Feeds

IBM to integrate DB2 with Visual Studio.NET

No news like old news

  • alert
  • submit to reddit

The Power of One eBook: Top reasons to choose HP BladeSystem

ComputerWire: IT Industry Intelligence

IBM Corp has announced that it has joined Microsoft Corp's Visual Studio.NET Integration Program (VSIP) to provide tighter integration between DB2 and .NET. The idea is that "support for VSIP will enable developers to leverage the power of DB2 combined with the benefits of the Microsoft .NET Framework for application development", reducing the time and cost taken to develop and deploy applications.

The announcement seems curiously content-free, however. It is not really news: Microsoft chief architect Bill Gates revealed that DB2 would be enabled for Visual Studio.NET when the latter was launched in February. Nor does IBM commit to a date for actually shipping any software - usually a sign that plenty of work remains to be done. Either IBM has belatedly decided to announce its membership of VSIP four months after the event, or Gates jumped the gun in his San Francisco speech.

At least IBM has taken the bold step of signing up for VSIP, which is more than can be said of its database rivals Oracle and Sybase. Illustrating the delicate balance of interests that drives such decisions, it was Microsoft that recently did the work of integrating Oracle more closely with .NET, rather than the other way around. While Microsoft is positioning Visual Studio.NET as the development environment of choice, IBM is aiming to do the same thing for DB2 in the database world. Presumably both think the integration is in their own interests.

Of the 90 or so VSIP members listed by Microsoft, only a handful are big players like IBM. Compaq's membership has no doubt been inherited by HP; others include Computer Associates, Compuware, Fujitsu, Intel, Mercury Interactive, Rational and SAP. Membership costs an affordable $10,000 per year for a three-year contract.

At the technical level, VSIP offers members the chance to hook their own products into .NET in exactly the same way as Microsoft's own programming languages such as Visual Basic and Visual C Sharp. This is done through Component Object Model (COM) based software components called VSPackages, which can only be obtained through VSIP.

© ComputerWire

Reducing security risks from open source software

More from The Register

next story
NO MORE ALL CAPS and other pleasures of Visual Studio 14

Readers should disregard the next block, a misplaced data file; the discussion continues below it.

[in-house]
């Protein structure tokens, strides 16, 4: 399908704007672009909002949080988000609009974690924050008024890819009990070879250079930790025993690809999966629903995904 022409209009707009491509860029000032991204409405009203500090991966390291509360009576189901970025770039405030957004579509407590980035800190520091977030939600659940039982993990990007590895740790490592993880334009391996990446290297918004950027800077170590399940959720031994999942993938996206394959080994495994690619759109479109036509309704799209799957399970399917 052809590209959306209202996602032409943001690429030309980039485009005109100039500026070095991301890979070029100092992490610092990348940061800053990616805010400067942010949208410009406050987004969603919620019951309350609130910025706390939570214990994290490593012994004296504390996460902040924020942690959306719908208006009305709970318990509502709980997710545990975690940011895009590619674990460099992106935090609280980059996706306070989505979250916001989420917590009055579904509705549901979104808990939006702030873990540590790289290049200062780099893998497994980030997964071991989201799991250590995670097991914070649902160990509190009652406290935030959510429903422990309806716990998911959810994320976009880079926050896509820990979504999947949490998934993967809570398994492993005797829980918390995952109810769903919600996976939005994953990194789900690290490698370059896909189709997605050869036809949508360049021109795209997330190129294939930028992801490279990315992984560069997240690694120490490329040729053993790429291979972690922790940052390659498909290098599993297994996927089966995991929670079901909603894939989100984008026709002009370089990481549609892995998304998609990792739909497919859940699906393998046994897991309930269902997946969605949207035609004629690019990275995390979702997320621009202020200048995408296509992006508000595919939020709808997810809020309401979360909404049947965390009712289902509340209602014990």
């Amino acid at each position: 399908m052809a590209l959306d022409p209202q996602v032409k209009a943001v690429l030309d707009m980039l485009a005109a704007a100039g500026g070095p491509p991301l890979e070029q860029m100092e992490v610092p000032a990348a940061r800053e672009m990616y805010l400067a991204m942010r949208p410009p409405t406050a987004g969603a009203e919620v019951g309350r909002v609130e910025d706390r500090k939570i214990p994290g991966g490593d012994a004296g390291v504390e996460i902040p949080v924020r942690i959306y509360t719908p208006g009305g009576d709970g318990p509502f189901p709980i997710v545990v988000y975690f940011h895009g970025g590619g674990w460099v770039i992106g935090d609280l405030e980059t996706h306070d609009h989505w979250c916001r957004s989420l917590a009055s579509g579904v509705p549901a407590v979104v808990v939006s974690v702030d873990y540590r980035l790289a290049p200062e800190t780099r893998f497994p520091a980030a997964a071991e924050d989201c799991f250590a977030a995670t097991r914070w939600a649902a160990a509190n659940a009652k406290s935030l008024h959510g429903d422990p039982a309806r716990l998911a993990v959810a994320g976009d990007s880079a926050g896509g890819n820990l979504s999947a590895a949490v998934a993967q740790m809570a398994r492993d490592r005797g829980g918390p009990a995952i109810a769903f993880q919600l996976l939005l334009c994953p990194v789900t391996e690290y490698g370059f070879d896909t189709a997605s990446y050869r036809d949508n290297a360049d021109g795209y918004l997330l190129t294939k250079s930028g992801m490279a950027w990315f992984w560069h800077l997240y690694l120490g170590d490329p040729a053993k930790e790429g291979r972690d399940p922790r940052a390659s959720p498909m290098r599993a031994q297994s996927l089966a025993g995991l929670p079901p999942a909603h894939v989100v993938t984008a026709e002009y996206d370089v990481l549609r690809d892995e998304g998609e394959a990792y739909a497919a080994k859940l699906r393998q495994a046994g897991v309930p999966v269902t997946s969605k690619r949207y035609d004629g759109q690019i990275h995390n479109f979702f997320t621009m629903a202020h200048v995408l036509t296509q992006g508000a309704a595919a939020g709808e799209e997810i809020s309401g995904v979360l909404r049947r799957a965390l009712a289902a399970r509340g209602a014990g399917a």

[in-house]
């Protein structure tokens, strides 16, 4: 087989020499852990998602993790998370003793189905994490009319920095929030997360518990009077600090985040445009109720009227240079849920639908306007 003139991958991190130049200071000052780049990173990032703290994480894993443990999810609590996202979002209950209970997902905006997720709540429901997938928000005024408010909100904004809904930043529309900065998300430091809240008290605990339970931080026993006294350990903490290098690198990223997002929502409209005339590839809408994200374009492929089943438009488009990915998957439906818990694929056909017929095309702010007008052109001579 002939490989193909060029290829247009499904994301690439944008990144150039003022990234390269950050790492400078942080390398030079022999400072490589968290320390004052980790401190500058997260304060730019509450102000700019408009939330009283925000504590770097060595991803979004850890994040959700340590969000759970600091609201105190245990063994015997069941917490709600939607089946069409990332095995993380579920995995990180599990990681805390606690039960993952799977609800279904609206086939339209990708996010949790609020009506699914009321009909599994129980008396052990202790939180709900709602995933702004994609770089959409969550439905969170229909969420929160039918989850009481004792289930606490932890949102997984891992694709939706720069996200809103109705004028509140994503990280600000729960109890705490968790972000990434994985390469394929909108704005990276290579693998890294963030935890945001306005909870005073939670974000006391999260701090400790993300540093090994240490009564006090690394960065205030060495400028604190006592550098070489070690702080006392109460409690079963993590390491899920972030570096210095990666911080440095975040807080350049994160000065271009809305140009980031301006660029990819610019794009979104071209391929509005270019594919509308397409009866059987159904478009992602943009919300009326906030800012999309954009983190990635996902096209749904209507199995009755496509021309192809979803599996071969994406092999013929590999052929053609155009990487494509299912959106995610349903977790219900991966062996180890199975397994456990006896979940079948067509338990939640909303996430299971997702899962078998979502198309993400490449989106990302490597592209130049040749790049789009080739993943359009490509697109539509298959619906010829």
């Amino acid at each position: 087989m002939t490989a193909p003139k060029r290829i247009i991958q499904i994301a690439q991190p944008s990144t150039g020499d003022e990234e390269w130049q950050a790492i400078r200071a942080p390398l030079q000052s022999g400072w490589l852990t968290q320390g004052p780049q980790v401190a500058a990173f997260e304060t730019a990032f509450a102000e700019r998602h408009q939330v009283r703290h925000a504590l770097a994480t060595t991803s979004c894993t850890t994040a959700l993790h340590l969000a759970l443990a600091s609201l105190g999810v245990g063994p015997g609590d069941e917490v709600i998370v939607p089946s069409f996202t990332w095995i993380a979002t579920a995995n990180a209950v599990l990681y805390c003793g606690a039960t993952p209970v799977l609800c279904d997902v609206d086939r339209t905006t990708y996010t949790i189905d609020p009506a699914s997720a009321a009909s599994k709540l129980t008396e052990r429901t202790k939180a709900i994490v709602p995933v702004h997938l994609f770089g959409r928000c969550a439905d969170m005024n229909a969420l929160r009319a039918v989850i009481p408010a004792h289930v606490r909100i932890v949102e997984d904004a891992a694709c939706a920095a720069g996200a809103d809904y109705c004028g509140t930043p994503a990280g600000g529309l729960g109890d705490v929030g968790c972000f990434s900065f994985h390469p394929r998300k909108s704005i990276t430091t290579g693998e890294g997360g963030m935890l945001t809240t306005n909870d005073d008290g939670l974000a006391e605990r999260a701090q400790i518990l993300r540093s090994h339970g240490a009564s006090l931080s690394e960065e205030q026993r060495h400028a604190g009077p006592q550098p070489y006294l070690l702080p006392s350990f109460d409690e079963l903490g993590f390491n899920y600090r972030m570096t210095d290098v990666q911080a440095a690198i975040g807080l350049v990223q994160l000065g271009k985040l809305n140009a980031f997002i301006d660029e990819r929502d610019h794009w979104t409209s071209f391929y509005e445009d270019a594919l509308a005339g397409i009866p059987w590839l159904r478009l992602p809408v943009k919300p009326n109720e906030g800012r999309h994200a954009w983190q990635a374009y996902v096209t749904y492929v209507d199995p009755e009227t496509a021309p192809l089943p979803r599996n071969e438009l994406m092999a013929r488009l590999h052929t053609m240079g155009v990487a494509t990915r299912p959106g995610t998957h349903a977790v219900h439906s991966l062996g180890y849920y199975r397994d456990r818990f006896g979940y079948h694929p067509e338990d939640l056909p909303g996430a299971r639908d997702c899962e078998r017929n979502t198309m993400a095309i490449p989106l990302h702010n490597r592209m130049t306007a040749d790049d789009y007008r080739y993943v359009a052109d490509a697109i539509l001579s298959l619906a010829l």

Unpicking a packed preview that breaks down ASP.NET
Cheer up, Nokia fans. It can start making mobes again in 18 months
The real winner of the Nokia sale is *drumroll* ... Nokia
Mozilla fixes CRITICAL security holes in Firefox, urges v31 upgrade
Misc memory hazards 'could be exploited' - and guess what, one's a Javascript vuln
Put down that Oracle database patch: It could cost $23,000 per CPU
On-by-default INMEMORY tech a boon for developers ... as long as they can afford it
Google shows off new Chrome OS look
Athena springs full-grown from Chromium project's head
Apple: We'll unleash OS X Yosemite beta on the MASSES on 24 July
Starting today, regular fanbois will be guinea pigs, it tells Reg
HIDDEN packet sniffer spy tech in MILLIONS of iPhones, iPads – expert
Don't panic though – Apple's backdoor is not wide open to all, guru tells us
prev story

Whitepapers

Top three mobile application threats
Prevent sensitive data leakage over insecure channels or stolen mobile devices.
Implementing global e-invoicing with guaranteed legal certainty
Explaining the role local tax compliance plays in successful supply chain management and e-business and how leading global brands are addressing this.
Boost IT visibility and business value
How building a great service catalog relieves pressure points and demonstrates the value of IT service management.
Designing a Defense for Mobile Applications
Learn about the various considerations for defending mobile applications - from the application architecture itself to the myriad testing technologies.
Build a business case: developing custom apps
Learn how to maximize the value of custom applications by accelerating and simplifying their development.